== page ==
When last we saw Tony Manero, John Travolta’s character in “Saturday Night Fever” and the sequel “Staying Alive,” it was about 1983. Manero was still young, buff, good looking, and could still cut a striking figure on the dance floor.
But that was 30 years ago. What would an aging Manero be like in 2013? Would he have aged like fine wine, like George Clooney or even John Travolta? Or would he be a wrinkled, paunchy, and bald version of the Situation of “Jersey Shore” fame?
Those interested in glimpsing a dated and weathered Manero might be interested in seeing the movie “The Last American Guido” by Jersey City filmmaker Vito LaBruno. The 99-minute film is LaBruno’s feature-length debut and follows Tommy, a deli worker who, in the 1990s, had all the swagger, style, and confidence Tony Manero once had in disco-era dance clubs. Now, however, the 40-something Tommy has a receding hairline and a look that hasn’t been updated since “Seinfeld” went off the air.
This week, LaBruno will screen “The Last American Guido” before a sold-out audience at Hoboken’s Clearview Cinemas.
“He finds out that she’s had an affair and he’s forced to go back out there and start dating again,” said LaBruno, a Jersey City Police officer who admits the storyline was loosely inspired by his older brothers. “Tommy’s still wearing the gold chains and stuff that was popular in the ‘90s. You look at this guy and you think, ‘He’s not ready to be out there dating again.’ ”
Perhaps stating the obvious, LaBruno added, “The movie’s a comedy.”
Encouragement from the Fonz
The amusing script, which LaBruno wrote and directed, is only rivaled by the fantastical tale of how a Jersey City crime fighter became an award-winning filmmaker. And, incredibly, the story involves, of all people, the Fonz.
“I had done a little theater and acting in high school,” said LaBruno. “I auditioned for a lead role in [the 1993 Robert De Niro movie] ‘A Bronx Tale,’ and I even got a few callbacks. But I always had ideas for scripts. In 2006 I decided to take a script-writing workshop and the teacher sent my script to Henry Winkler. He actually wrote me back. He said he really liked the script and the plot and he wrote back to me and gave me a lot of pointers on things I could do to improve it and make it into something a producer might be interested in.”
Buoyed by the response, LaBruno continued working on various scripts and continued taking workshops to improve his writing and studied with New York University film instructor Marilyn Horowitz. In 2009 he made his first short film, the comedy “The Pope of Jersey City” and followed it up in 2011 with “Business is Dead,” another comedy.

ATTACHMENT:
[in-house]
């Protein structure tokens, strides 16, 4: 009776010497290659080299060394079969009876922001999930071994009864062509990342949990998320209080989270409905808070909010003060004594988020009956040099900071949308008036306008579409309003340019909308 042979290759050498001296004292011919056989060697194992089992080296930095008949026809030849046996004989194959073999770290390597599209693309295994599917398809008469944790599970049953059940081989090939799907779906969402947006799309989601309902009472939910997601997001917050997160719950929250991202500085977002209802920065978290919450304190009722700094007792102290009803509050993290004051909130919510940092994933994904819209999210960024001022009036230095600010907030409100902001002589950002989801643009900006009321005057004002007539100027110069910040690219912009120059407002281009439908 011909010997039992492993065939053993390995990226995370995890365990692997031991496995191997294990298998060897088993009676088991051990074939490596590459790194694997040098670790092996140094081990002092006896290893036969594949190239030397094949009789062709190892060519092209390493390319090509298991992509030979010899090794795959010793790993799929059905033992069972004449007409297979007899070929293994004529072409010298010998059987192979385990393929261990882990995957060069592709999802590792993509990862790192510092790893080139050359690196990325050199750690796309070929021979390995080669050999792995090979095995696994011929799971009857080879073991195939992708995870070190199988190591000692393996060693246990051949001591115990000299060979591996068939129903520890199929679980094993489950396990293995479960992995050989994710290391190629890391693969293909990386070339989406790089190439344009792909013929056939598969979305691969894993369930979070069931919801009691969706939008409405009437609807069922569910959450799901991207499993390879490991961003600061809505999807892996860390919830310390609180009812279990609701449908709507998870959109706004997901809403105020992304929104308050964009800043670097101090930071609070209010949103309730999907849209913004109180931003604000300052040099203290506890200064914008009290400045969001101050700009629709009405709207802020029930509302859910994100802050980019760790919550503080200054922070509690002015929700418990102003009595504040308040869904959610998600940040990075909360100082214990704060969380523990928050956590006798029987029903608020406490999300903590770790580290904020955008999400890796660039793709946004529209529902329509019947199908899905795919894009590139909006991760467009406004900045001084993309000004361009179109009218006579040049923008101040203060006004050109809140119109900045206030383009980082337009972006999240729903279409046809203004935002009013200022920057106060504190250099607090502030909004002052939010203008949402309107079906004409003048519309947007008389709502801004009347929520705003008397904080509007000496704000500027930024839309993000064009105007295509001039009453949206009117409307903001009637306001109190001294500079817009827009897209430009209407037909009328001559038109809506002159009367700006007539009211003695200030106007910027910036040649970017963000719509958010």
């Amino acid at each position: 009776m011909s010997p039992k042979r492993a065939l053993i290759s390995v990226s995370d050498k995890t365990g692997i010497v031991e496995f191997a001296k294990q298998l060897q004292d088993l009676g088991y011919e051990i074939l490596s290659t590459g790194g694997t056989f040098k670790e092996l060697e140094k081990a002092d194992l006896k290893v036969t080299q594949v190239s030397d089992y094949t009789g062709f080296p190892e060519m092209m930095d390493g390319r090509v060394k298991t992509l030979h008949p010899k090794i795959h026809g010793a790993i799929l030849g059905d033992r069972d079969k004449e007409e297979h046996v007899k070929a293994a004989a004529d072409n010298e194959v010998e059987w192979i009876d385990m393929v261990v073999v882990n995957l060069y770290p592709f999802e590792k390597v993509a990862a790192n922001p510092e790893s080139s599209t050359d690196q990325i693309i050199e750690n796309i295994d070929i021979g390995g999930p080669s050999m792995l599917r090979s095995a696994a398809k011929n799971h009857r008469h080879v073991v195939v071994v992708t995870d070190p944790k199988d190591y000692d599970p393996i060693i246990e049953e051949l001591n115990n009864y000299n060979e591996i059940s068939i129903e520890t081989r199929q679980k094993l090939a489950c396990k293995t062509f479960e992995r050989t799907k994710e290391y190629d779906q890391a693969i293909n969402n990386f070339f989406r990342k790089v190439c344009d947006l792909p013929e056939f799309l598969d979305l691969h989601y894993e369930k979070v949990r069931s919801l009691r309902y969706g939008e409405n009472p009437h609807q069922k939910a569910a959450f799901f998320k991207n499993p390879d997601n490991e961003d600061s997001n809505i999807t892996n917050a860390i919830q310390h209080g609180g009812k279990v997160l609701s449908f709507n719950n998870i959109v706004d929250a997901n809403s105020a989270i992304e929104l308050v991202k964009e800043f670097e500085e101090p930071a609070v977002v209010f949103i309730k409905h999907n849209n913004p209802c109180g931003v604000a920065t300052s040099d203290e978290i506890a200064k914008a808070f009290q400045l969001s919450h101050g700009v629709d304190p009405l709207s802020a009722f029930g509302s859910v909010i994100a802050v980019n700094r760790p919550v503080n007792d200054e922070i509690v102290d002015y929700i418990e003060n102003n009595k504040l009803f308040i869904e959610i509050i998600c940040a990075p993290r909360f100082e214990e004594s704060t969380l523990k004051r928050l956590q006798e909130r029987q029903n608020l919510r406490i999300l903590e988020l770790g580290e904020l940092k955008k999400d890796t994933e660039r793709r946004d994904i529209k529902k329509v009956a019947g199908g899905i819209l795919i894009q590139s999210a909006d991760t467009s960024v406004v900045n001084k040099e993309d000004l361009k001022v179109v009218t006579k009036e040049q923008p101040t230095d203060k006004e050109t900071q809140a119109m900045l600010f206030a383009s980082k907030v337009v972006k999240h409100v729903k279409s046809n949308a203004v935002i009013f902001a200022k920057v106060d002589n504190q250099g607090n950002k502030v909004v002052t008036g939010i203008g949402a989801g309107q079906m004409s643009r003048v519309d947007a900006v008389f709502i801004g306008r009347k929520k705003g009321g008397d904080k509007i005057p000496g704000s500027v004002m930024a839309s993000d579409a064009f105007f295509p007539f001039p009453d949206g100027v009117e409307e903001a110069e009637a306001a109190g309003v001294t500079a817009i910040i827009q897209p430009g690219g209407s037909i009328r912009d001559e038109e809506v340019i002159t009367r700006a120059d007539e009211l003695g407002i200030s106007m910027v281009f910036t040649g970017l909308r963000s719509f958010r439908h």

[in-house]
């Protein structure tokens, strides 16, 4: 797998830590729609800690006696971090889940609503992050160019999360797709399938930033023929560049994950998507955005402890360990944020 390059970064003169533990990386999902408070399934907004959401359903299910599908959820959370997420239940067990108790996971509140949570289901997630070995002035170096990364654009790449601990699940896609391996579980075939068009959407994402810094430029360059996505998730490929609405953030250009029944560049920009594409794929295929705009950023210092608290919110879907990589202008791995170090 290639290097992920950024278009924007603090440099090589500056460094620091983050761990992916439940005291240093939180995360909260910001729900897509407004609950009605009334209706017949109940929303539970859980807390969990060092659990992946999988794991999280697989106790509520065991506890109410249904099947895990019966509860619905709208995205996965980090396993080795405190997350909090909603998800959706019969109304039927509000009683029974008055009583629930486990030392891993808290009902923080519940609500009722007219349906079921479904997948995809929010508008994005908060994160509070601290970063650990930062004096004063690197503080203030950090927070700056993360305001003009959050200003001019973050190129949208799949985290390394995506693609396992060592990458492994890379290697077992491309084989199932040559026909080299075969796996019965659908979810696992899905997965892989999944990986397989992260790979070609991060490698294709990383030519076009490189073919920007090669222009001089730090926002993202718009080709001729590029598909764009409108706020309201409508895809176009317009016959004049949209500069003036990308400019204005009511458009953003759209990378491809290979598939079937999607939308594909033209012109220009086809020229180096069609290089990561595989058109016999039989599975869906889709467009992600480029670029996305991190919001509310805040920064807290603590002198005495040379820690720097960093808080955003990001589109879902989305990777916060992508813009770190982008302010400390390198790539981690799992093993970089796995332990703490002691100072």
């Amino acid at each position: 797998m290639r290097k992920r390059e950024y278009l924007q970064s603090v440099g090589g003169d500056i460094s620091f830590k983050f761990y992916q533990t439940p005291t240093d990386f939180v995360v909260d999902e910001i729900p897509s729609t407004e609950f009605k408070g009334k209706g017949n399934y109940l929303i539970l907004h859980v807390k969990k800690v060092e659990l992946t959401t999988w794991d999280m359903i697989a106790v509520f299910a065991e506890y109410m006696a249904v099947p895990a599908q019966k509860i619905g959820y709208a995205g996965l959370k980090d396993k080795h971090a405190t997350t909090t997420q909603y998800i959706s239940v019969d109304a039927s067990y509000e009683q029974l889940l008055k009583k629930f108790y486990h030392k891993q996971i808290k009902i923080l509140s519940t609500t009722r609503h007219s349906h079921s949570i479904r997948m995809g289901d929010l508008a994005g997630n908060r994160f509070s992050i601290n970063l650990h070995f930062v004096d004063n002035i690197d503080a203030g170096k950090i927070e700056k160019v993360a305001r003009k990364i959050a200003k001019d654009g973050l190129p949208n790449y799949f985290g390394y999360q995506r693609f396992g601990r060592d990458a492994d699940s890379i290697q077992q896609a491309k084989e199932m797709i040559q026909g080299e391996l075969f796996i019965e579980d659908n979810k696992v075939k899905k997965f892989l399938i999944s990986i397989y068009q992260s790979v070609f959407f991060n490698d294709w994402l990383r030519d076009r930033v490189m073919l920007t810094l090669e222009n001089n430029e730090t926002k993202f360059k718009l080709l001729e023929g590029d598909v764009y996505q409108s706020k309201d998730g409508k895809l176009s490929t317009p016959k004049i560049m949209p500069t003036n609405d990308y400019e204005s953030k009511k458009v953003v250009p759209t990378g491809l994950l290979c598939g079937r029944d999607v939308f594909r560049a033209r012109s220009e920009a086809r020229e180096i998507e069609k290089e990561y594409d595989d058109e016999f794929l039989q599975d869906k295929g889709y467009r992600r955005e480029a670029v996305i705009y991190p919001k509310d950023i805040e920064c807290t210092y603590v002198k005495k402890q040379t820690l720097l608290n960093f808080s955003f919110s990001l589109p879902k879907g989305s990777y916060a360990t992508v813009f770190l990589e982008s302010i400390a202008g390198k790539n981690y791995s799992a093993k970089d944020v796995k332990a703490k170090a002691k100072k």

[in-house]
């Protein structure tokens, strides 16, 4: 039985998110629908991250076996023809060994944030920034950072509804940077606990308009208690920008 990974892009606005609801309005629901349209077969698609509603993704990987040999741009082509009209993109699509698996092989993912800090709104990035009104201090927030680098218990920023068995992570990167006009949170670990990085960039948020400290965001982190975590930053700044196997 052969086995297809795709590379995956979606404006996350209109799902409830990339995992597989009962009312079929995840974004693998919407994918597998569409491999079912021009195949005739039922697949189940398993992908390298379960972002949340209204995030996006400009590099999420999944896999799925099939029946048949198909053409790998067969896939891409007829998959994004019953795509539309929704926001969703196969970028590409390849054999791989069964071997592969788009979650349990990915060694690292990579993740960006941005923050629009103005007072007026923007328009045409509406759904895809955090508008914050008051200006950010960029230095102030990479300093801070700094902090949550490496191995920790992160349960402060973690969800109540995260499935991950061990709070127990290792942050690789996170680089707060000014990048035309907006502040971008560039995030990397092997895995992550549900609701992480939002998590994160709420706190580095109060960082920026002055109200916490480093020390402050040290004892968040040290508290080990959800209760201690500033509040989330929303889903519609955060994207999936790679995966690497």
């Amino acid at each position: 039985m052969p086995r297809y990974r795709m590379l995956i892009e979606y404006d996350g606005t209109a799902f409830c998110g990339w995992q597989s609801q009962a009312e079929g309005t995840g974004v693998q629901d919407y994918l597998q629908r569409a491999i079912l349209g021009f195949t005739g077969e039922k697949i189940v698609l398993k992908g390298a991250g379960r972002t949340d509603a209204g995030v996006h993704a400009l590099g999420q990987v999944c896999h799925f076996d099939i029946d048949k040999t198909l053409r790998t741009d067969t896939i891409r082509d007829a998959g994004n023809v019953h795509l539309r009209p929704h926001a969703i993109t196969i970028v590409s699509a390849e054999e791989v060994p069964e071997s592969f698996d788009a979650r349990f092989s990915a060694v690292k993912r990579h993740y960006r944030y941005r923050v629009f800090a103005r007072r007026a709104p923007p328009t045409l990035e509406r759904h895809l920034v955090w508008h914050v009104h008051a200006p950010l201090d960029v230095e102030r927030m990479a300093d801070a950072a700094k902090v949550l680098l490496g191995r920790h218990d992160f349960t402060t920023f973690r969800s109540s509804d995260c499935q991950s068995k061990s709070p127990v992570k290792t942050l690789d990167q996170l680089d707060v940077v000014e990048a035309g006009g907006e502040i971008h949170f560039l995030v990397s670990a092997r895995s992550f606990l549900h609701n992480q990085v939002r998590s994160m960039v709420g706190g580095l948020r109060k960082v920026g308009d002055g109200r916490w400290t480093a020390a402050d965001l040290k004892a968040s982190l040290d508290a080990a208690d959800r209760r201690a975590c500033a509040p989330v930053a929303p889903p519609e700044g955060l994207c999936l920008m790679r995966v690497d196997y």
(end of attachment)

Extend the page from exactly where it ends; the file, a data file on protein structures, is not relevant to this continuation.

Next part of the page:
“Business is Dead” was shown at the 2011 Lighthouse International Film Festival in Long Beach Island and at the inaugural Golden Door International Film Festival in Jersey City, also in 2011. The movie won the Audience Award for Best Short Film and Jury Prize for Best Short Film at the Lighthouse International Film Festival and won Best Director at the Golden Door International Film Festival.
With two shorts behind him, LaBruno is now turning his attention to two features he has had in the works for several years, beginning with “The Last American Guido.”
“It’s interesting; people always ask me why I don’t do cop movies,” the writer-director reflected. “There are cops in my movies. But they are never the main characters. Doesn’t really interest me. Maybe I use my scripts as a way to escape and get away from what I do for a living. In general, I don’t take things too seriously and I prefer comedies to heavy dramas.”
LaBruno is now doing limited screenings of “The Last American Guido” in hopes of getting a distribution deal.
This week, he is screening the movie before a sold-out audience at Hoboken’s Clearview Cinemas and hopes to secure a screening location in Jersey City soon.
Next, he has plans to work on a film about an Indian kid who gets adopted into a mob family. When his adoptive parents decide to give him exposure to a better upbringing, they send him back to India to be educated. The young man returns years later to make the thugs back home a kinder, gentler, and yoga-loving mob.
“Everything now in the film industry is about international crossover appeal,” said LaBruno. “Film companies are no longer looking at profits from the U.S. market. They’re now thinking about how a film will appear to audiences here and in other markets abroad. So, as a scriptwriter you have to be thinking about that too.”
E-mail E. Assata Wright at firstname.lastname@example.org.